Each base station GPS file was processed to the roving vessel using GrafNav version 7.6, a product of Waypoint Product Group. During this process, steps were taken to ensure that the trajectory produced from the base to the rover was clean and produced fixed positions. This is done through the interpretation and use of graphs, maps, and logs that GrafNav produces for each file. Some simple controls to eliminate poor GPS data at this point included, but were not limited to, excluding data from a satellite flagged by the program as having poor health, eliminating satellite time segments that have had cycle slips, and adjusting the satellite elevation mask angle. From these processes, a single quality checked, differentially corrected, precise position file at 1-s intervals was created for each vessel GPS session.
The single-beam data were processed using SANDS version 3.7. SANDS uses the time stamp to correlate the external navigation file with the HYPACK line data and performs geometric corrections on the depth values using the pitch and roll motion of the boat as recorded by the TSS motion sensor. The heave component is not used in SANDS but is more accurately represented by the GPS component (DeWitt and others, 2007; Hansen, 2008; Mark Hansen, USGS, unpub. data, 2009). SANDS also has the option to apply a geoid model and GEOID03 was also applied to the data. The end result was an x,y,z file horizontally and vertically referenced to NAD83 Universal Transverse Mercator (UTM) Zone 16 North (N) and NAVD88 orthometric height.
The processed x,y,z data were imported into ESRI's ArcMap version 9.2. The data were gridded with the 3D Analyst Interpolation to Raster tool using natural neighbors interpolation at 50-m grid cell size. From this grid, a 1-m contour surface was generated. A shapefile of the individual data points (x,y,z) was created, plotted as 1-m color coded intervals, and overlain atop the gridded and contoured surfaces. Using all three surfaces as guides helped the editor visually scan for any remaining discrepancies. For example, converging or crossing contour lines indicated problem areas, deep holes, or abnormally shallow zones that appeared in abnormal locations. All were indicators of potential false or bad x,y,z data values. Any areas identified as questionable were reviewed, and if found to be bad, values were either deleted or statically adjusted. This resulted in 102,412 x,y,z data points.
Once all data were reviewed, a final grid was generated in the same manner as above. A raster mask was created to clip the data to the extent of the survey lines (see fig. 11). The contour surface generated from the final grid was edited in ArcMap Editor, and the data points were used as a check that the contour lines passed through the correct values. If the lines did not, they were adjusted accordingly using the editing line tool. When the extent of contour editing was finalized, the contour surface was imported into Adobe MapPublisher version 5 for further smoothing and polishing of the contours. Once finished, the smoothed contour file was imported back into ArcMap and rechecked against the data points for a final verification that the lines were not improperly smoothed and were still accurately representing the 1-m contour intervals of data points.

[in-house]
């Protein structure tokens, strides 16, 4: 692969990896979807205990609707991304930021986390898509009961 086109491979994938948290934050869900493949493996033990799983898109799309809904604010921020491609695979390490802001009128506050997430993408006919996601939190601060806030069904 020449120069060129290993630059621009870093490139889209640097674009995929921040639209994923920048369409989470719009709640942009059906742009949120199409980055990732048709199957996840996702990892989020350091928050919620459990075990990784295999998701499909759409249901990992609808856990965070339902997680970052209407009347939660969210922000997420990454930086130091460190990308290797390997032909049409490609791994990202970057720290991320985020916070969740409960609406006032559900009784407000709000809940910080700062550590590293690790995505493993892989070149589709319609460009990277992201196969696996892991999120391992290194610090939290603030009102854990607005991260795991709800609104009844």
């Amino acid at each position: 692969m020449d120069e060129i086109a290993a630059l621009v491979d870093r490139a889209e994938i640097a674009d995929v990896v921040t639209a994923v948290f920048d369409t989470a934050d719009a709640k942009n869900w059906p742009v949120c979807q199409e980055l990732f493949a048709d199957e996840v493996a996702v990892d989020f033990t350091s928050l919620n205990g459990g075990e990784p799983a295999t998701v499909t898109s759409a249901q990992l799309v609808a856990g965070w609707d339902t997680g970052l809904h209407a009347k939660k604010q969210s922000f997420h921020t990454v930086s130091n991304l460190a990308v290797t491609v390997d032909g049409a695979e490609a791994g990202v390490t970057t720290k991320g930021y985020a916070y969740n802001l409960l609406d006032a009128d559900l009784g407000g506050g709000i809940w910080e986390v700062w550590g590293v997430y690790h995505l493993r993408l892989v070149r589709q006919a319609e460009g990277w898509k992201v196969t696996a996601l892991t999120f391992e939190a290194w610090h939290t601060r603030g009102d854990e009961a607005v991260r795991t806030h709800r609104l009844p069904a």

The quality control measures for the navigation data are applied during acquisition as outlined in the
Figure 10. Diagram of a bar check. The red arrow indicates the point at which the bar is attached. The distance from the base of the transducers to the top of the bar is a known distance. The values from the echosounder are recorded and then accounted for in post-processing. [larger version]
In theory, where two bathymetric lines cross, the data values at that point should be equal. If they are not, this could be an indication of inaccurate values or poor data. GPS cycle slips, poor weather conditions, and rough survey conditions may produce poor data. Water column sound velocities were not measured with the assumption that shallow water environments are well mixed; therefore, sound velocities would not be an issue. If discrepancies were found at the line crossings, the line in error was either statically adjusted or removed. A line in error was considered to have one or more of the following: (1) a segment where several crossings are incomparable, (2) a known equipment problem, (3) known bad GPS data evident in post-processing, which can negatively affect the final depth value. There were 251 crossing zones that yielded 298 crossing values. Some zones had more than one set of data points that could be considered. The crossing checks were considered successful and range from 0.00 - 0.10 m with an average of 0.04 m difference (table 2). The values were broken down further by interval showing that >90 percent of the crossing values are less than 0.06 meters (table 3).
Table 2. Crossing zone statistics, cruise 07CCT01.
Table 3. The range of crossing zone differences displayed as percentages in relation to the total count, cruise 07CCT01. More than 90 percent of the values are <0.06 meters.
|Difference Between Depth Values (m)||Count||Sum/Total Values||Percent|